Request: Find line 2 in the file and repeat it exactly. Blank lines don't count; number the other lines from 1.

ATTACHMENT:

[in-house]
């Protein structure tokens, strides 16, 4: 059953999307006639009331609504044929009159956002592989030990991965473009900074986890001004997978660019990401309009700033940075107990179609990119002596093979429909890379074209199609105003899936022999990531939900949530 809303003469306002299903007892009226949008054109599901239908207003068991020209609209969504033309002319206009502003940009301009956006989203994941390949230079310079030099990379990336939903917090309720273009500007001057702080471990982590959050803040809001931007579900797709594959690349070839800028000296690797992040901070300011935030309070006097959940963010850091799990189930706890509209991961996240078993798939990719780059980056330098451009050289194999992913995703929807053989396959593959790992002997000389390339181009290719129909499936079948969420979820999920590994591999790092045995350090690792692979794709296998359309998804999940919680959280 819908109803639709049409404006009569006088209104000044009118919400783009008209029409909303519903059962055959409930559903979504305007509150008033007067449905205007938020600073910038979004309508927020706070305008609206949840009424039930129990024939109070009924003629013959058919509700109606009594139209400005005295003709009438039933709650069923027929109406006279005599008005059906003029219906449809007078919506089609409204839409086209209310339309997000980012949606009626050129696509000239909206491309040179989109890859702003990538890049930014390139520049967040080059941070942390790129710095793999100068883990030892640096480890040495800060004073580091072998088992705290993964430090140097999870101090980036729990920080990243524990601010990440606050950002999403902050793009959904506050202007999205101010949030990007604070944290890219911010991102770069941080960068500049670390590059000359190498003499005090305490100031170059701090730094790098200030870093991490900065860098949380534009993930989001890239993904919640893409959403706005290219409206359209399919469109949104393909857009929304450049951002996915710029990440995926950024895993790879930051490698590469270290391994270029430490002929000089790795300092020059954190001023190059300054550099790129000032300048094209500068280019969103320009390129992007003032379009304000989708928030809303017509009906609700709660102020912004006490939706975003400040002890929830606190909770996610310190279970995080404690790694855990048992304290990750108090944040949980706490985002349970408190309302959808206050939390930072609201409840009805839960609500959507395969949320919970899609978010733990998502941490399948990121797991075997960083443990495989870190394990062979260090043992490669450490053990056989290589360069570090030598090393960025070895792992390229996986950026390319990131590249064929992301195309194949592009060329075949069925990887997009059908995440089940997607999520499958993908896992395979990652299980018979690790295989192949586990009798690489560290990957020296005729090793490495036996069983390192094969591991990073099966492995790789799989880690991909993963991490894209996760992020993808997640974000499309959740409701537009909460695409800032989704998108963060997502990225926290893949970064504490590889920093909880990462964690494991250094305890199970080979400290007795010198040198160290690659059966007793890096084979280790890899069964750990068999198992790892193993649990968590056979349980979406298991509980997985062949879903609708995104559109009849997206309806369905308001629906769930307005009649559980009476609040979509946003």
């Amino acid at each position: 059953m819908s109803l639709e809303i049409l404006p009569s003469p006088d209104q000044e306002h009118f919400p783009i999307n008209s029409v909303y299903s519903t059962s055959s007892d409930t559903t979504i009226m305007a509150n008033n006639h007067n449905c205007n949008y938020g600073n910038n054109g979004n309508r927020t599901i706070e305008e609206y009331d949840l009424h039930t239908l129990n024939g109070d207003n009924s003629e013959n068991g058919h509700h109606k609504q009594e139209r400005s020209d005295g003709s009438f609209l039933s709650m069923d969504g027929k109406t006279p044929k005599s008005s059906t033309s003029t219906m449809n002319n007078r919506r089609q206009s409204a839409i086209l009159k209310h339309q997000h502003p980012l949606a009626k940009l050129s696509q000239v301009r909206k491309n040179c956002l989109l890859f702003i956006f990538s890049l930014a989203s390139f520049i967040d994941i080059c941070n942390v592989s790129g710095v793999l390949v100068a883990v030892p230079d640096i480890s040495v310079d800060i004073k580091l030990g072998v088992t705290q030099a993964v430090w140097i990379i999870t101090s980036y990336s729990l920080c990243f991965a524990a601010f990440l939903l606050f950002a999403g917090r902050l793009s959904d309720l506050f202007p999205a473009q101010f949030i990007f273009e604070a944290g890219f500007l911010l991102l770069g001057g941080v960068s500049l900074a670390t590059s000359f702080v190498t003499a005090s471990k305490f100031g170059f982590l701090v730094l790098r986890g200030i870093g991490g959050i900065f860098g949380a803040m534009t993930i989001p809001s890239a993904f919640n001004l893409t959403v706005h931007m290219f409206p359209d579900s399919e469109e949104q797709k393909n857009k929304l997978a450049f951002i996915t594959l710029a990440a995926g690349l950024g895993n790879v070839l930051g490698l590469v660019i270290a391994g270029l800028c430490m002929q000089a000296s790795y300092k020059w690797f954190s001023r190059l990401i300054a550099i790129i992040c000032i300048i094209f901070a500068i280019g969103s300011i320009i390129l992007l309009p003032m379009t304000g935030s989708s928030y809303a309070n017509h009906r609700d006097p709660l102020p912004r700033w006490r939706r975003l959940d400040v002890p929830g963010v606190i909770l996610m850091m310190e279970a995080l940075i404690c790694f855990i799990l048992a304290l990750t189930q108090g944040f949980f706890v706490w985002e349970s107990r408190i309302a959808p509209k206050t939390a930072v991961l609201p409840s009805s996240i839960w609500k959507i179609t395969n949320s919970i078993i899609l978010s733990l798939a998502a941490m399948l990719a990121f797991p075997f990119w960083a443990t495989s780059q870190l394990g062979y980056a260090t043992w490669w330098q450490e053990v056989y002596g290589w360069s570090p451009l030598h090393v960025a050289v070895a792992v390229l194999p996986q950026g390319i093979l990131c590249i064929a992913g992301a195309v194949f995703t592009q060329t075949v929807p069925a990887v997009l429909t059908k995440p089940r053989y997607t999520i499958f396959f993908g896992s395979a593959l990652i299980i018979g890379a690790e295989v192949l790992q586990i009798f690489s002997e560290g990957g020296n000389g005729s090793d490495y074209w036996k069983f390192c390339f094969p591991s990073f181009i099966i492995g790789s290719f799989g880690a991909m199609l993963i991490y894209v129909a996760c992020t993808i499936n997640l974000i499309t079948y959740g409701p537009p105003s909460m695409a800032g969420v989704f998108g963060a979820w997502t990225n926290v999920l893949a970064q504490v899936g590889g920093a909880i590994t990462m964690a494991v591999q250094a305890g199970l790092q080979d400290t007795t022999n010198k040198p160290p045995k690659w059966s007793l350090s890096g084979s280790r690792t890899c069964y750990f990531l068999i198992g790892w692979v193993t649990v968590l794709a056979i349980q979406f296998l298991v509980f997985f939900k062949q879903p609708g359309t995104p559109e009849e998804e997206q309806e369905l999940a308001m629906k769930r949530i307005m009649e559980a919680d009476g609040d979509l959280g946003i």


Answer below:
């Protein structure tokens, strides 16, 4: 059953999307006639009331609504044929009159956002592989030990991965473009900074986890001004997978660019990401309009700033940075107990179609990119002596093979429909890379074209199609105003899936022999990531939900949530 809303003469306002299903007892009226949008054109599901239908207003068991020209609209969504033309002319206009502003940009301009956006989203994941390949230079310079030099990379990336939903917090309720273009500007001057702080471990982590959050803040809001931007579900797709594959690349070839800028000296690797992040901070300011935030309070006097959940963010850091799990189930706890509209991961996240078993798939990719780059980056330098451009050289194999992913995703929807053989396959593959790992002997000389390339181009290719129909499936079948969420979820999920590994591999790092045995350090690792692979794709296998359309998804999940919680959280 819908109803639709049409404006009569006088209104000044009118919400783009008209029409909303519903059962055959409930559903979504305007509150008033007067449905205007938020600073910038979004309508927020706070305008609206949840009424039930129990024939109070009924003629013959058919509700109606009594139209400005005295003709009438039933709650069923027929109406006279005599008005059906003029219906449809007078919506089609409204839409086209209310339309997000980012949606009626050129696509000239909206491309040179989109890859702003990538890049930014390139520049967040080059941070942390790129710095793999100068883990030892640096480890040495800060004073580091072998088992705290993964430090140097999870101090980036729990920080990243524990601010990440606050950002999403902050793009959904506050202007999205101010949030990007604070944290890219911010991102770069941080960068500049670390590059000359190498003499005090305490100031170059701090730094790098200030870093991490900065860098949380534009993930989001890239993904919640893409959403706005290219409206359209399919469109949104393909857009929304450049951002996915710029990440995926950024895993790879930051490698590469270290391994270029430490002929000089790795300092020059954190001023190059300054550099790129000032300048094209500068280019969103320009390129992007003032379009304000989708928030809303017509009906609700709660102020912004006490939706975003400040002890929830606190909770996610310190279970995080404690790694855990048992304290990750108090944040949980706490985002349970408190309302959808206050939390930072609201409840009805839960609500959507395969949320919970899609978010733990998502941490399948990121797991075997960083443990495989870190394990062979260090043992490669450490053990056989290589360069570090030598090393960025070895792992390229996986950026390319990131590249064929992301195309194949592009060329075949069925990887997009059908995440089940997607999520499958993908896992395979990652299980018979690790295989192949586990009798690489560290990957020296005729090793490495036996069983390192094969591991990073099966492995790789799989880690991909993963991490894209996760992020993808997640974000499309959740409701537009909460695409800032989704998108963060997502990225926290893949970064504490590889920093909880990462964690494991250094305890199970080979400290007795010198040198160290690659059966007793890096084979280790890899069964750990068999198992790892193993649990968590056979349980979406298991509980997985062949879903609708995104559109009849997206309806369905308001629906769930307005009649559980009476609040979509946003």